Dr. Josh Axe, DNM, DC, CNS, reminds that “Virtually every research study done on GERD and acid reflux points to a poor, processed diet as a contributing factor. On top of that, it’s easy to overeat processed foods and in the process to neglect mindful eating practices.”
So, if a poor diet is a contributing factor for acid reflux, it makes sense that improving your diet can help a lot.
Foods to avoid on acid reflux diet
It’s a good idea to avoid processed foods in your diet. Here’s a quick breakdown of common processed foods you may be eating regularly:
- Processed meats, such as deli meats, bacon, sausages, and pepperoni
- Prepared foods
- Frozen foods, including microwave dinners and pizza
- French fries, onion rings and fried food
- Fatty cuts of meat
- Refined grains, including couscous and white rice
- Breads, pastries and baked goods
- Most condiments
- Junk food
What to eat on the acid reflux diet
For some individuals, eliminating processed foods from their diet can be a big deal, especially if processed foods make up a significant part of the diet. However, eliminating them can provide some much-needed relief.
The good news is that even though you have to avoid tasty processed foods, you get to replace them with even tastier and healthy alternatives.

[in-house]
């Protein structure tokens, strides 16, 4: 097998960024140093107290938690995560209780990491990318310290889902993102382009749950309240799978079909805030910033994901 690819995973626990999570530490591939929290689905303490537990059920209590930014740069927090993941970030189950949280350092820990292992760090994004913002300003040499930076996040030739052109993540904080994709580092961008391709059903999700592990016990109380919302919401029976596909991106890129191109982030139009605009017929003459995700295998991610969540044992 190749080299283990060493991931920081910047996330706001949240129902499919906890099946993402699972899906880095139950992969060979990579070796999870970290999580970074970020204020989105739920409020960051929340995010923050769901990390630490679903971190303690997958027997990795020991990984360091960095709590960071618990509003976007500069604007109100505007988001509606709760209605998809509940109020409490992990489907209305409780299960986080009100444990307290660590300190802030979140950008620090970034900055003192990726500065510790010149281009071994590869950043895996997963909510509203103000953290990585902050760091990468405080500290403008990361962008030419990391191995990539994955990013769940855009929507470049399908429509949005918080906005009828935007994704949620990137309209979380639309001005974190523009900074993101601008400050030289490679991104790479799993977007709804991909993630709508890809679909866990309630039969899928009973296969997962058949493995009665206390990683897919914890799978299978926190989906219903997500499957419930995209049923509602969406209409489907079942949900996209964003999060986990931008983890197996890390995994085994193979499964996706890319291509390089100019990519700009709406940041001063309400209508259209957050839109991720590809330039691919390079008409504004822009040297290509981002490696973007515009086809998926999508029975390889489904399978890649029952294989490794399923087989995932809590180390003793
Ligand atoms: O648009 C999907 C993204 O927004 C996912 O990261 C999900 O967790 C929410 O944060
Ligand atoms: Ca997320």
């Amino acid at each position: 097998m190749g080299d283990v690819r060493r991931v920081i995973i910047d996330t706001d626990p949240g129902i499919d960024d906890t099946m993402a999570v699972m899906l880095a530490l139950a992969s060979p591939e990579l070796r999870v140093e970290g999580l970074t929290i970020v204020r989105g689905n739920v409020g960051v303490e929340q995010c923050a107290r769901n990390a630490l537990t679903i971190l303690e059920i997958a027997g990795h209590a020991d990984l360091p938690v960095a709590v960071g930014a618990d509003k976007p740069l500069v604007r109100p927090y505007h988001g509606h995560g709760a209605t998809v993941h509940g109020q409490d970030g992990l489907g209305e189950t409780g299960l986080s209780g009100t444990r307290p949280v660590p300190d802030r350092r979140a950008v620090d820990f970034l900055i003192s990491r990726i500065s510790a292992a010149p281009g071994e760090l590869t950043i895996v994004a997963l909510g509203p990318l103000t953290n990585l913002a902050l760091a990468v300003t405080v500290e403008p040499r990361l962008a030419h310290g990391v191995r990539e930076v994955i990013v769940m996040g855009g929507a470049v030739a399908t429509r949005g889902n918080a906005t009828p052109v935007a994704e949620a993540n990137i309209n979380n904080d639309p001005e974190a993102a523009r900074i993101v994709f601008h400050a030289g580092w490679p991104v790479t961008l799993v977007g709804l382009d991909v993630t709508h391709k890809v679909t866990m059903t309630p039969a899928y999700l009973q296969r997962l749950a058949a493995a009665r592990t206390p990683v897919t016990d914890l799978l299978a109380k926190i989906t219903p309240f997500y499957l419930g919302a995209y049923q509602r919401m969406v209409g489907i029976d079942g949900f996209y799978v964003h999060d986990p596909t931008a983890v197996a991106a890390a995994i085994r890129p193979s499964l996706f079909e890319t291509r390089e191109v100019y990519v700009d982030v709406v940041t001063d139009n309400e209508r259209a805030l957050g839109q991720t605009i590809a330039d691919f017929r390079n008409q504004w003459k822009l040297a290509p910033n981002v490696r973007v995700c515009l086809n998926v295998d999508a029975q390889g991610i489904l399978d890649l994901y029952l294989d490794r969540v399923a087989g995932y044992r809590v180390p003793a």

Here are some of the top acid reflux diet foods to eat:
Include probiotic foods in your diet, like yogurt, kefir, kombucha and fermented vegetables, including pickled beets and sauerkraut.
Just be sure you find high-quality products that don’t contain added sugar or nasty preservatives. These probiotic foods help support the good bacteria in the gut. This, in turn, can help to support and soothe the digestive tract.
Homemade bone broth made with grass-fed beef bones provides nourishing nutrients to help heal and protect the gut.
Even though ginger has such a strong flavor, it actually acts as an anti-inflammatory food and can be used as a natural treatment for digestive problems, including acid reflux.
You can add fresh ginger to your recipes or add a couple slices to your tea to alleviate pain and discomfort.
Apple cider vinegar